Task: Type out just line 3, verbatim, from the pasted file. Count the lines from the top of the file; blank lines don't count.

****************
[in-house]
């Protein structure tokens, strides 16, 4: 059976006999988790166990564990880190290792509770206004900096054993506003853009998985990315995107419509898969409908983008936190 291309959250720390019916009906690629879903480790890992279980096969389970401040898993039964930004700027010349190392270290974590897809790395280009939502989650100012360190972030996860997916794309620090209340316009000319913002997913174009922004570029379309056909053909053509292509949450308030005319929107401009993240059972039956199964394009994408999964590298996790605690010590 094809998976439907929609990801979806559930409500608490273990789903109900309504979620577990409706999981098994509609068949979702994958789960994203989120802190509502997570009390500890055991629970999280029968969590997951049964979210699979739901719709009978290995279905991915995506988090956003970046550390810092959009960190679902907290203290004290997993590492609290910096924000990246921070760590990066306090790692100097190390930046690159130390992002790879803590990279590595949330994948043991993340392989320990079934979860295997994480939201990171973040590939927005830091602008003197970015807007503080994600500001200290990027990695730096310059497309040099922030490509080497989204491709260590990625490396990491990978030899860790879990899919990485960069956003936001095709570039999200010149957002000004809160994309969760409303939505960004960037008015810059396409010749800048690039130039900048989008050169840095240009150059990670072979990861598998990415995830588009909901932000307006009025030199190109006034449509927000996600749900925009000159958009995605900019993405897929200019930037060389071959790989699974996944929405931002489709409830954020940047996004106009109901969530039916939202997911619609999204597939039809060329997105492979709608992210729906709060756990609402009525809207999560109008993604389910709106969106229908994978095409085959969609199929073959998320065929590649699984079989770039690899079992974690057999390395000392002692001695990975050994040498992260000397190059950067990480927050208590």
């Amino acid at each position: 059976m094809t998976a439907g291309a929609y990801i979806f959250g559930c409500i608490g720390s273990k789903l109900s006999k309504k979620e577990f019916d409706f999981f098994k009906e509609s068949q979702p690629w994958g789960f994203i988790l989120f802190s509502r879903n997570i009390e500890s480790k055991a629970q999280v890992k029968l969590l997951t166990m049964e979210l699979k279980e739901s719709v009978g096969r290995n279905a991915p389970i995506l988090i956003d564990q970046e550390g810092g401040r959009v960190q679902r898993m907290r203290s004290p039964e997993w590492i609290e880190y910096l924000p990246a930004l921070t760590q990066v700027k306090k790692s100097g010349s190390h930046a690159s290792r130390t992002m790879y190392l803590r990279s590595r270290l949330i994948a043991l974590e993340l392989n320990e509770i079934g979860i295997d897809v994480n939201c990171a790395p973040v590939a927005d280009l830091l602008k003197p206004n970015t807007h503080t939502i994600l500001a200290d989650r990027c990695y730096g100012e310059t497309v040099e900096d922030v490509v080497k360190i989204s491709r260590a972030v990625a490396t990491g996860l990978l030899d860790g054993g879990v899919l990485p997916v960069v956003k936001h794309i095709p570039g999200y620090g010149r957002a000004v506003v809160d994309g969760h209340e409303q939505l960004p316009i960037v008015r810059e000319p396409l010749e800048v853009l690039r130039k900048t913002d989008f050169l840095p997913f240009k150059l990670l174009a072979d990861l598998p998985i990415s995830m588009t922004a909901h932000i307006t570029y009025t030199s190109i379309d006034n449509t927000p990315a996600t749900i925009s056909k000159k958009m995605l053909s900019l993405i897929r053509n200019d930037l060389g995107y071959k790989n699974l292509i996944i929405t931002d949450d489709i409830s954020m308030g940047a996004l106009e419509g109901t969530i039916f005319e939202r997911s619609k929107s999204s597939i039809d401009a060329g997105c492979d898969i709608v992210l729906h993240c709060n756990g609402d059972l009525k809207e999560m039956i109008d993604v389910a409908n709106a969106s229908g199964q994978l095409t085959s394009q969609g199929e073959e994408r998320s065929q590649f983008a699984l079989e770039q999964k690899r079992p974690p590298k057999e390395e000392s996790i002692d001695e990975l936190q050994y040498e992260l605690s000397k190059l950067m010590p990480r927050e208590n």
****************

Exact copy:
């Amino acid at each position: 059976m094809t998976a439907g291309a929609y990801i979806f959250g559930c409500i608490g720390s273990k789903l109900s006999k309504k979620e577990f019916d409706f999981f098994k009906e509609s068949q979702p690629w994958g789960f994203i988790l989120f802190s509502r879903n997570i009390e500890s480790k055991a629970q999280v890992k029968l969590l997951t166990m049964e979210l699979k279980e739901s719709v009978g096969r290995n279905a991915p389970i995506l988090i956003d564990q970046e550390g810092g401040r959009v960190q679902r898993m907290r203290s004290p039964e997993w590492i609290e880190y910096l924000p990246a930004l921070t760590q990066v700027k306090k790692s100097g010349s190390h930046a690159s290792r130390t992002m790879y190392l803590r990279s590595r270290l949330i994948a043991l974590e993340l392989n320990e509770i079934g979860i295997d897809v994480n939201c990171a790395p973040v590939a927005d280009l830091l602008k003197p206004n970015t807007h503080t939502i994600l500001a200290d989650r990027c990695y730096g100012e310059t497309v040099e900096d922030v490509v080497k360190i989204s491709r260590a972030v990625a490396t990491g996860l990978l030899d860790g054993g879990v899919l990485p997916v960069v956003k936001h794309i095709p570039g999200y620090g010149r957002a000004v506003v809160d994309g969760h209340e409303q939505l960004p316009i960037v008015r810059e000319p396409l010749e800048v853009l690039r130039k900048t913002d989008f050169l840095p997913f240009k150059l990670l174009a072979d990861l598998p998985i990415s995830m588009t922004a909901h932000i307006t570029y009025t030199s190109i379309d006034n449509t927000p990315a996600t749900i925009s056909k000159k958009m995605l053909s900019l993405i897929r053509n200019d930037l060389g995107y071959k790989n699974l292509i996944i929405t931002d949450d489709i409830s954020m308030g940047a996004l106009e419509g109901t969530i039916f005319e939202r997911s619609k929107s999204s597939i039809d401009a060329g997105c492979d898969i709608v992210l729906h993240c709060n756990g609402d059972l009525k809207e999560m039956i109008d993604v389910a409908n709106a969106s229908g199964q994978l095409t085959s394009q969609g199929e073959e994408r998320s065929q590649f983008a699984l079989e770039q999964k690899r079992p974690p590298k057999e390395e000392s996790i002692d001695e990975l936190q050994y040498e992260l605690s000397k190059l950067m010590p990480r927050e208590n």